Chiffon: sheer, lightweight, and drapey. Can be silk or polyester. Totally see-through. Usually seen in clothing with a layer of something opaque underneath it. This one in the shop is a jacquard woven chiffon.

Organza: sheer, stiff, not drapey. Used a lot in home decorative projects and in formal wear. Can be silk or nylon/polyester. Also totally see-through.

Velvet: velvet is a fabric made with little extra threads that stick out from one side of the fabric and give it a soft, fuzzy texture. It can be woven or knit for stretchiness. Synthetic fibers like acetate and polyester are the most common velvets available, but silk velvet (which is actually a silk blended with rayon) are also available and are softer and more luxurious. Stretch velvets and acetate velvets are the least expensive velvets, but even they are rather difficult and expensive to produce and are in the mid-to-high range price-wise. Silk velvets can be quite expensive as can some of the better quality polyester microfibers. "Cut" or "burnout" velvets have designs etched into the fabric though the fuzzy pile to expose the base fabric underneath. Velvet made from cotton is called "velveteen" like the rabbit. Here's a burnout stretch velvet and some regular stretch velvets.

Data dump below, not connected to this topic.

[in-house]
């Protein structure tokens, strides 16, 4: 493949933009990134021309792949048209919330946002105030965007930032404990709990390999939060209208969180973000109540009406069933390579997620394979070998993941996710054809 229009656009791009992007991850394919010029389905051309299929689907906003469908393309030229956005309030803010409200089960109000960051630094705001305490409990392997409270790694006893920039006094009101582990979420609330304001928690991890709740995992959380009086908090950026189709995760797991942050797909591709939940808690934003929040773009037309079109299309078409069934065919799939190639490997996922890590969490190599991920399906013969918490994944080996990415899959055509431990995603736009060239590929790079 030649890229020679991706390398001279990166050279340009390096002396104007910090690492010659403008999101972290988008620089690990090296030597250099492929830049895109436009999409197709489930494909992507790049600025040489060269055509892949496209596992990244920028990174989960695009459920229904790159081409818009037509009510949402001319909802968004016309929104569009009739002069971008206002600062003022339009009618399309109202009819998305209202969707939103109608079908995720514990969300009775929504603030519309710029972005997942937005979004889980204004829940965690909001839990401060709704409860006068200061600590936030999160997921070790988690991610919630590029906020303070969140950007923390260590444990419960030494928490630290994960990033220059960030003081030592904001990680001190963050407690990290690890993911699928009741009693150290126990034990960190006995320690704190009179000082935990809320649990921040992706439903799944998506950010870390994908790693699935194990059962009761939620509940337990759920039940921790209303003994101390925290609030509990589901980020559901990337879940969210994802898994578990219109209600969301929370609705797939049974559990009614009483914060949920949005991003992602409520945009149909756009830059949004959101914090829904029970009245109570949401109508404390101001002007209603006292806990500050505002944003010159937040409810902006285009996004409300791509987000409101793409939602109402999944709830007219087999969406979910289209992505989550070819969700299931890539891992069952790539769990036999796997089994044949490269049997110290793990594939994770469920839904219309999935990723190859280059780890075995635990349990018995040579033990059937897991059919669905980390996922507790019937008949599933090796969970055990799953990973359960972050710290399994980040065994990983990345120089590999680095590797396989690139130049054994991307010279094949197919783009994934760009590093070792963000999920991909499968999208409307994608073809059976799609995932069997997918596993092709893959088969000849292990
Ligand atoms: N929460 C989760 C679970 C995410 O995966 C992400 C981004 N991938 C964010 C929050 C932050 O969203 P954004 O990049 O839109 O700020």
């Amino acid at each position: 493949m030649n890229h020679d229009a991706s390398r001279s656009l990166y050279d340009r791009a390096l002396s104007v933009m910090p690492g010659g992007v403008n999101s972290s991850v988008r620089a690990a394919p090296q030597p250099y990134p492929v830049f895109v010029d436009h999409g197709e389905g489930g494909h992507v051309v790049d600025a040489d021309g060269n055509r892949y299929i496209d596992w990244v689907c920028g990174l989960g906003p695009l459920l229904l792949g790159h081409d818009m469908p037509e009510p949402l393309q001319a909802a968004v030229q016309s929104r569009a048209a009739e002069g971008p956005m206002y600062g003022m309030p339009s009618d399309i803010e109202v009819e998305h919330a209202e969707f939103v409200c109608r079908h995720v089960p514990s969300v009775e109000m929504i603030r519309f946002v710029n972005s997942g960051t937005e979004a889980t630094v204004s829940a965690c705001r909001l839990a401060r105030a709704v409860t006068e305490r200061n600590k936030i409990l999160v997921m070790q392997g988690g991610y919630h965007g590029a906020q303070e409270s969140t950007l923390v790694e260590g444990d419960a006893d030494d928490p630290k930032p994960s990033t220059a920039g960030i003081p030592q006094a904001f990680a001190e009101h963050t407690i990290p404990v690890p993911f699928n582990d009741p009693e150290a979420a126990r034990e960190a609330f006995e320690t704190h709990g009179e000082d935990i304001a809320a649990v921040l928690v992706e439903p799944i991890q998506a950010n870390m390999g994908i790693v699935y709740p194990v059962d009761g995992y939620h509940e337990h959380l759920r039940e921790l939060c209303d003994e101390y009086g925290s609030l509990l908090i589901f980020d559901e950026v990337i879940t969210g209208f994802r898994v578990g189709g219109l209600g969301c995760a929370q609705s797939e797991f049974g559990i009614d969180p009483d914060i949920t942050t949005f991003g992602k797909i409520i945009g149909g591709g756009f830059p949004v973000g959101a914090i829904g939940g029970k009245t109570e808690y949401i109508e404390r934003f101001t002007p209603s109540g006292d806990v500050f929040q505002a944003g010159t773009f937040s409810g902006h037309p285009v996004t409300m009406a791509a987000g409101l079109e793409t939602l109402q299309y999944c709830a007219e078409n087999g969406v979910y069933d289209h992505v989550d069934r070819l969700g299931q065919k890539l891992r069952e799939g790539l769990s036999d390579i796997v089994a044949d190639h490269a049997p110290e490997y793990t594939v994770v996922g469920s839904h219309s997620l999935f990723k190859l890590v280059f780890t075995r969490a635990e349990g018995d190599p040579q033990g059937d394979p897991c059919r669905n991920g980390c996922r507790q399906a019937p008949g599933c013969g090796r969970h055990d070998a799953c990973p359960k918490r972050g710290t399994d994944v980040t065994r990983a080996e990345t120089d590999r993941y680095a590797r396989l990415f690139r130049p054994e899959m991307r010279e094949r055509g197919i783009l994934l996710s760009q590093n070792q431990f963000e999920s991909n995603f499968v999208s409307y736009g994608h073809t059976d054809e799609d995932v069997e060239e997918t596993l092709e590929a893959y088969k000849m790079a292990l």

Brocade/Jacquard: Woven fabrics generally made in synthetic or silk blends. They feature a design (flowers, crosses, etc) created through the weaving process. Often people will call these "embroidered" but they are not (embroidery is added to fabric after it's already finished. Brocades and jacquards have the design woven right in to them). Expensive to produce, brocades are often spendy fabrics, and are usually found on corsets and formal wear. If you want to tell if your fabric was jacquard (pronounced "juh-card") woven flip it to the wrong side. The design should still be visible, but in reverse, like a photo negative. Here's a brocade.
Also here.

Polarfleece: Always ployester. Thick, soft, stretchy, very warm, sometimes made from recycled soda bottles and the like. You probably have a jacket made out of this. Or a blanket. I use it sometimes for shrugs. You also see it used a lot in stuffed animals, fingerless gloves, etc. Doesn't unravel when you cut it so it's pretty versatile. Here's a shrug in polarfleece.

Anything I didn't cover that you want to know about? Let me know!